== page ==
Judge Koh, in San Jose, found Qualcomm also charged high royalties for its patents, and that its key role in manufacturing modem chips for smartphones using 5G made it likely that its behavior would continue.
The decision, made public on Tuesday night and first reported by The Wall Street Journal, said the company’s licensing practices violated antitrust law.
Qualcomm’s licensing business, which provides the majority of corporate profits, funds an industry-leading research and design effort that has made its chips the central technology in shifts between generations of mobile phone technology. Any separation or change to that could hurt its competitiveness. Qualcomm currently has the most advanced 5G modems in the market and almost all phones launched or planned for the new services are using them.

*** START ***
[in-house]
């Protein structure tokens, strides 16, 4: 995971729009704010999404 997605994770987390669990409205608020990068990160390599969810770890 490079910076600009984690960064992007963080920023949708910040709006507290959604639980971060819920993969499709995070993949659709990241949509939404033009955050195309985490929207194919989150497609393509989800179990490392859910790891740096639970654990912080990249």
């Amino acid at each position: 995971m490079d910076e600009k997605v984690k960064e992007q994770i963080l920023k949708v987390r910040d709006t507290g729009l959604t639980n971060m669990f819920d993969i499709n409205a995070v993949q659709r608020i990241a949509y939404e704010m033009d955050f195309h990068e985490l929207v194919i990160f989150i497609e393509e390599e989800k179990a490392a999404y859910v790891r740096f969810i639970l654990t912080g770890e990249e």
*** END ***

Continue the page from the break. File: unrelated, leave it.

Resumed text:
Judge Koh said Qualcomm must be subject to monitoring for the next 7 years to make sure it follows guidelines to ensure fair competition.
Qualcomm tried to resolve the FTC’s claims starting months before the case went to trial. But Bloomberg News reported that the company hit a wall with U.S. officials in February, failing to win over a majority of the FTC and its top officials despite extensive negotiations.
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